Per recommendation of my new chef friend sitting to my right, I took my adventuresome tastebuds to their edge. While I pride myself on being able to eat almost anything, I am wary of anything remotely spicy – a hindrance for me with respect to some of the hearty genres I love like Southern, Mexican, and South American food. The clam chowder was perfect in its creamy, mouth-melting goodness, but came with a few slices of jalapenos. Against my will, but at Tom the Chef’s insistence, I swirled the jalapeno into my soup, took a sip, and felt the flavor infuse my mouth and enrapture my senses. WHAT HAVE I BEEN MISSING ALL THESE YEARS!?! It became evident to me that the ancient use of spices truly does have a purpose, and that the phrase “spice of life” really was so apt. Needless to say, the soup you see below was finished in its entirety.
The lamb chop, too, was cooked all the way through and made me have a greater appreciation for fattier cuts of meat. Topped with the chimichurri raved to me by my leftside bar-neighbor, I felt temporarily transported to Meat Heaven. Shockingly, I didn’t even feel the need for dessert after dinner due to the level of satisfaction I was feeling afterwards. I slowly finished everything and hung around talking with the “bar-borhood” before trekking to the nearby Doug Fir for a show.
Being at a music show from approxmately 9:00-1:00 last night, I felt like I was actually in my early twenties for the first time in a couple weeks. This was the latest night I’ve had while on this trip, which I felt was completely appropriate being my last night in Portland. After all, I like to go out with a bang.
Let me start by saying that the Doug Fir is an absolute must-see for the full Portland cultural experience. While it’s obviously the only music venue I’ve been to while here, I can imagine it’s probably the coolest and one of the nicest, based on my conversations with locals. Once a dilapidated and nondescript motel, the place was drastically refurbished within the last decade (I believe) and now resembles a mid-century modern log cabin that perfectly embodies “swanky” in every way. With spherical lights, mirrored bathrooms, outside fire pits, and-oh-a glass-blown moose hanging up next to the bar, I was immediately intrigued and impressed by the level of emphasis on design placed here. The show venue downstairs also had a nice bar and allowed for adequate room to enjoy music and music-related activities.
Now…the music. There were three bands that played: first up was the jumpy, alt-pop and occasionally synthy Thumper. While it took just a little while to warm up, I couldn’t have been more pleased with their hand-clappy, catchy, almost chillwave-esque “Dancing’s Done”. Their last song was amazing too, but I had my first major fail of the night by neglecting to take the name of it down. Very upbeat with great guitar, though, so I’m sure that narrows it down for you if you happen to look ’em up. 😉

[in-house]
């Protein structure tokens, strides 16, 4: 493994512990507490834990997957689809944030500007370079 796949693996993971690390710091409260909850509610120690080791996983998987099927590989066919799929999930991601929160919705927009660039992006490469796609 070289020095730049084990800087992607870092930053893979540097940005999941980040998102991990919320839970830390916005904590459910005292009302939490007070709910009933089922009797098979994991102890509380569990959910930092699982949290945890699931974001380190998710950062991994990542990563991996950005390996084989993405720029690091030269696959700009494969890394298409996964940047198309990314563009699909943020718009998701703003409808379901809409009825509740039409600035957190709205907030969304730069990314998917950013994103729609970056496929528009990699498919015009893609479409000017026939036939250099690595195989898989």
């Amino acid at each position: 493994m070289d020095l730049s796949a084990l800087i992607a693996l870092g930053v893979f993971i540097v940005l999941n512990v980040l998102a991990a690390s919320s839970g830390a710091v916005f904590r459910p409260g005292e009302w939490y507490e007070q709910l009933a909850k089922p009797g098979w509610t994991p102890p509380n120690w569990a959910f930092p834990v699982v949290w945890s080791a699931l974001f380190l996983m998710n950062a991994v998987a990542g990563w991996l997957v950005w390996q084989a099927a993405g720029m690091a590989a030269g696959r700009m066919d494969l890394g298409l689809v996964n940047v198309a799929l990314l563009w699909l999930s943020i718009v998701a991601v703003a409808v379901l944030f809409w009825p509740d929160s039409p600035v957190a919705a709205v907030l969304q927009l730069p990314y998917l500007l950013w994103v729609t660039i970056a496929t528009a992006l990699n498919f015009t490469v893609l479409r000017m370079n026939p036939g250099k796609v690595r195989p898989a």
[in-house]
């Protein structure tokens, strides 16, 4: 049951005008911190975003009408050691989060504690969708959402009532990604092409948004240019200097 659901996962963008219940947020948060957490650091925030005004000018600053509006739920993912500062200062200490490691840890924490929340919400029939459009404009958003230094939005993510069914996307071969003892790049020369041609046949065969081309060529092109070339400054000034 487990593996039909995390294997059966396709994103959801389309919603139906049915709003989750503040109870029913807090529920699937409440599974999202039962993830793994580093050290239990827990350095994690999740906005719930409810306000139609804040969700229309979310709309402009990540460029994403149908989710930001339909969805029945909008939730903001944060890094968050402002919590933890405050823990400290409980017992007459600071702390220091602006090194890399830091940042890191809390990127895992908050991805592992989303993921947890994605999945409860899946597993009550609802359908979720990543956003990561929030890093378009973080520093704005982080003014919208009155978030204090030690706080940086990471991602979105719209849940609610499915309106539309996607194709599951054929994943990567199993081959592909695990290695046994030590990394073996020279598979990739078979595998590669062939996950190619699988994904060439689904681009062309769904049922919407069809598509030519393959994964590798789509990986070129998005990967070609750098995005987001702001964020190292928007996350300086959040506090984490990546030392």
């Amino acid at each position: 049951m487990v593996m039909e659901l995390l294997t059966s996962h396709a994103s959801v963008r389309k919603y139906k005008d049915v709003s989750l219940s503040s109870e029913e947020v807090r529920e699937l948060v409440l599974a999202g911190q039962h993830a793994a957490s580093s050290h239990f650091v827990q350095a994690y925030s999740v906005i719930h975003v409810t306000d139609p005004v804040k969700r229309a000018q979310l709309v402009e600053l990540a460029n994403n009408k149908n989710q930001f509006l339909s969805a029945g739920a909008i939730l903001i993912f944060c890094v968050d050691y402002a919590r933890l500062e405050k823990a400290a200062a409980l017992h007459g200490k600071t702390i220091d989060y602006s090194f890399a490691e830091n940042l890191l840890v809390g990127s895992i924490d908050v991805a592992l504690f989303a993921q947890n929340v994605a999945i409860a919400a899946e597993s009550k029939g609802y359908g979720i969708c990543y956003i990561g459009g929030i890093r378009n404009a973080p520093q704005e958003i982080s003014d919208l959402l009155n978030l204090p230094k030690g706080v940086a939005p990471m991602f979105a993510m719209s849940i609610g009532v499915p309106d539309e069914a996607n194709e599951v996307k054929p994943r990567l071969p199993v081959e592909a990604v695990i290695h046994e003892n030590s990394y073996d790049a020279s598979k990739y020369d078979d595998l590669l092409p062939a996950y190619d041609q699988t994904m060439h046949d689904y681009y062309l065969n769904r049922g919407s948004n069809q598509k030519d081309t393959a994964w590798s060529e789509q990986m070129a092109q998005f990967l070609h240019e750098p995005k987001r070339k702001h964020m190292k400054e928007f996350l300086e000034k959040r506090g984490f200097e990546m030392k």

The next band, Pattern is Movement, was probably my favorite, so much that I was too enamored to even take a picture, apparently! With elements of Beirut, Pinback, and even James Blake, they run mostly on drums and crazily-tuned, layered vocals for their sound. Speaking of drums, the drummer’s faces were so classic that I deeply regret not capturing them during his performance. While everything was outstanding, the crowd went absolutely wild for the cover of D’Angelo’s “Untitled (How Does it Feel?)”. And I can say this: NEVER have I witnessed such impressive vocals in person, ever. To Spotify I go to add these gems to my fabled collection!
The final band and main headliner was Yellow Ostrich. As soon as they appeared onstage, I instantly noticed the swag of the lead singer – an integral component to a great performance. The Brooklyn-based outfit was classic, raw indie rock that brought in some of the atmospheric vocal layering reminiscent of the previous act. Needless to say, the harmony worked and I found myself a fan of them as well. All in all, I left thinking of my ticket as the underpriced key to my beautiful musical dream.
No late night out is complete without food, so I joined a new concert-friend up at the restaurant part of DF for a scrumptious, warm, seasonal berry crisp. Not bad food and memorable service from one of incredibly entertaining servers (young guy with a beard – literally, you need to ask for him; sure that really narrows it down for you in Portland). It was a late night and an early morning, but I’ve never been happier to be tired in my life.
While I hope you enjoyed this latest installment of IC, the day is happening and I MUST seize it. Today brings journeys to Portland’s east side as well as another blog entry written from the air. Anything to counter my depression from leaving this exquisite state. 🙂
Enjoy the day!
Thought of the day: Put yourself out of your comfort zone to find where you’ll be the most comfortable.